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Museum treasures

Memorial to Edward Frank Harrison (1869–1918)

Pharmacist Edward Frank Harrison was responsible for the development of the small box respirator gas mask, saving thousands of lives during the First World War.

museum treasures

Source: RPS Museum

During the First World War, pharmacist Edward Frank Harrison developed a gas mask that saved thousands of soldiers’s lives 

Edward Frank Harrison registered as a pharmacist in 1891. In 1915, he joined the army and was responsible for developing the small box respirator gas mask, saving thousands of lives during the First World War.

Sadly, his experiments with poisonous gases are thought to have lowered his immunity and he died on 4 November 1918 from complications following influenza, just one week before the end of the war.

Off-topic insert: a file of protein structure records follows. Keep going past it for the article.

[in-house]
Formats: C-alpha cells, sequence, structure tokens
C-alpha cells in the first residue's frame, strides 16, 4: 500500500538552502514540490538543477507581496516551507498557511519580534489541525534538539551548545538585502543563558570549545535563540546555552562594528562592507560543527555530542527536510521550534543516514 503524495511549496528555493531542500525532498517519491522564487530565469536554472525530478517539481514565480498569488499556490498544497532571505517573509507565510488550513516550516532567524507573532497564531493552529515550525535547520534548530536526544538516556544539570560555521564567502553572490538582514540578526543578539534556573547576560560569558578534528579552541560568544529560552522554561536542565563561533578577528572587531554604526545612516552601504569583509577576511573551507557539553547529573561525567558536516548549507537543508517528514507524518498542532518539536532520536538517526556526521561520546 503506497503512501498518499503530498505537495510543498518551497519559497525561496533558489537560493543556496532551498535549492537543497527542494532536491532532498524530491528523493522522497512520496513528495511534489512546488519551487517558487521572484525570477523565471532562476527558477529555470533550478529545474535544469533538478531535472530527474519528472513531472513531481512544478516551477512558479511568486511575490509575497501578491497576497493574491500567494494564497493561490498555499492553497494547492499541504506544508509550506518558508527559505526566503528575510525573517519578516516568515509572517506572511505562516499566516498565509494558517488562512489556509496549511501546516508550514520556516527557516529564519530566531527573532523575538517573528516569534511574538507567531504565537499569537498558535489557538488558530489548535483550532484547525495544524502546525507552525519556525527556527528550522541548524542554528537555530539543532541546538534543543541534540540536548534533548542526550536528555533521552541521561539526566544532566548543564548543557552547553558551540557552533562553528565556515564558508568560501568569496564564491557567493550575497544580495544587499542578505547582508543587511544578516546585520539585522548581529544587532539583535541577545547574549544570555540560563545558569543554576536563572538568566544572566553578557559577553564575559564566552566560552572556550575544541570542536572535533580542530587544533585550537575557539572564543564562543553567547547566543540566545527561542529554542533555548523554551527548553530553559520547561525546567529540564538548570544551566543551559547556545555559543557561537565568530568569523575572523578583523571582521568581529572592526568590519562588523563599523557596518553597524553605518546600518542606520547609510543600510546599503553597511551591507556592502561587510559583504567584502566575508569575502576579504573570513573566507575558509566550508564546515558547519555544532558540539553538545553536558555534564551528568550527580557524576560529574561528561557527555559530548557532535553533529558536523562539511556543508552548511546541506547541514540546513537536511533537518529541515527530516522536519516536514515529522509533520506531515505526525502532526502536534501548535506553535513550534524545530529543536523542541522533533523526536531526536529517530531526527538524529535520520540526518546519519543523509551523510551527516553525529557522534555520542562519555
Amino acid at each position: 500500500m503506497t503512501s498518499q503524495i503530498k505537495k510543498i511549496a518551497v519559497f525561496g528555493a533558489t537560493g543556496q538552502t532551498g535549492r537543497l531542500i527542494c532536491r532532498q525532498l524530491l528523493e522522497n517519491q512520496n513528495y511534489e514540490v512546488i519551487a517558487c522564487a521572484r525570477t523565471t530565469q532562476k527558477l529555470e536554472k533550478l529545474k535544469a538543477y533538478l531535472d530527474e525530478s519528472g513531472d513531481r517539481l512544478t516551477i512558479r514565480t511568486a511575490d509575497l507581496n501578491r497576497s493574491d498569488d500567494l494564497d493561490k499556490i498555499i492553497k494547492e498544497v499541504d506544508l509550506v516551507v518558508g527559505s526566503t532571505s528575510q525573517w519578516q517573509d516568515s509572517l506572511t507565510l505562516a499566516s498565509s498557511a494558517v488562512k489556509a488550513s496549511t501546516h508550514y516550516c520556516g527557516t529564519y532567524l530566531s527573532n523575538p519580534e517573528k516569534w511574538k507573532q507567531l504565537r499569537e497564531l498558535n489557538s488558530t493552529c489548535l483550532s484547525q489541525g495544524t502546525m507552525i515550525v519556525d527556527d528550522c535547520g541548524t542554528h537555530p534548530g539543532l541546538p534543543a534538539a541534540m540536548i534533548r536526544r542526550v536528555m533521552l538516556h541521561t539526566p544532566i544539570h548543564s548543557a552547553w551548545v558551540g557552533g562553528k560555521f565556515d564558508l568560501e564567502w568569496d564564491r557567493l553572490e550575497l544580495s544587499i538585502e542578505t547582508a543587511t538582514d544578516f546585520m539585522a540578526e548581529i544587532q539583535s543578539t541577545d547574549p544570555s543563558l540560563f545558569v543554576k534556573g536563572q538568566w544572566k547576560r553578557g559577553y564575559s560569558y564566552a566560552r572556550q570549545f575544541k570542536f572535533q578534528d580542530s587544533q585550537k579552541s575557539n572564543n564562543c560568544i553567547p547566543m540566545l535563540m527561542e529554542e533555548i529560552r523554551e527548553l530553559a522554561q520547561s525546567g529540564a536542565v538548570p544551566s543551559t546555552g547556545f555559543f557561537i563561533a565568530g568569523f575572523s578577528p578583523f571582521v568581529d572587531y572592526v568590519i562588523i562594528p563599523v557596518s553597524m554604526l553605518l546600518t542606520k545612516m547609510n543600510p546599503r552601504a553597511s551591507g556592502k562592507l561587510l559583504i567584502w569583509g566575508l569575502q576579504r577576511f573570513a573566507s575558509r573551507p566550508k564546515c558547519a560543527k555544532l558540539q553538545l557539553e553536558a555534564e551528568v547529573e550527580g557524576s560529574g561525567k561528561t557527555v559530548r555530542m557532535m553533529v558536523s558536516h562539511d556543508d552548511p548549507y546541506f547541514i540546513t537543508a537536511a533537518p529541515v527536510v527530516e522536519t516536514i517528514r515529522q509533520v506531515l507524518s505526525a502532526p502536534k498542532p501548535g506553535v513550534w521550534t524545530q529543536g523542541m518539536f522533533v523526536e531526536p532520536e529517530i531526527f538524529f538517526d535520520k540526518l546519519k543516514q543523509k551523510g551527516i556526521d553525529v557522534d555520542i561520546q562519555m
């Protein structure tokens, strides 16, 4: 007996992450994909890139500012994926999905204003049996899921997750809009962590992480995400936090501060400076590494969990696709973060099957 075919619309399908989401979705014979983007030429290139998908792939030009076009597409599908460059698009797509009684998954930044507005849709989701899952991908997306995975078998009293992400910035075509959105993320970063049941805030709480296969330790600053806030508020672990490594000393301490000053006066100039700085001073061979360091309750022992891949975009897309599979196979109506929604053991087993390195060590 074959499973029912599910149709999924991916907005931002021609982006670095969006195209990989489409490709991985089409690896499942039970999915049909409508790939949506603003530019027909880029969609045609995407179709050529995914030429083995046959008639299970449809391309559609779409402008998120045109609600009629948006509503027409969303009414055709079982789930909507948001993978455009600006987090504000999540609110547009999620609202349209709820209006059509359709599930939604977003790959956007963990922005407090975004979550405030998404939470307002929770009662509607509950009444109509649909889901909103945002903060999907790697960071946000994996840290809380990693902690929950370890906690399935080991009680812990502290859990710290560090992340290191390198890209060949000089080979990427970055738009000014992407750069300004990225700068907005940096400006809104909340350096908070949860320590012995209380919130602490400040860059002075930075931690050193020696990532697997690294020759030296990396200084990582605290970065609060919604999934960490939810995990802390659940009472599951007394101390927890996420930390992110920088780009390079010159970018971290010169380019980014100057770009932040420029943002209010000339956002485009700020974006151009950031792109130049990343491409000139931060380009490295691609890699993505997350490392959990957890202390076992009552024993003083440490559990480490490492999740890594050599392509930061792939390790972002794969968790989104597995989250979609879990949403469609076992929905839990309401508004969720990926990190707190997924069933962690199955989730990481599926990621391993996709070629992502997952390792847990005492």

In 1921, the Pharmaceutical Society unveiled this alabaster memorial plaque with gold mosaic decoration in the examination hall of its headquarters in Bloomsbury Square. It also set up the Harrison Medal to recognise scientists who have made an outstanding contribution to pharmaceutical science, which is still awarded today.

Citation: The Pharmaceutical Journal DOI: 10.1211/PJ.2018.20205711

Readers' comments (1)

  • Michael Achiampong

    EF Harrison's gas mask is a remarkable achievement of human endeavour. It also illustrates the resourcefulness and enduring legacy of our predecessor pharmacists, lest we forget. May he rest in peace.

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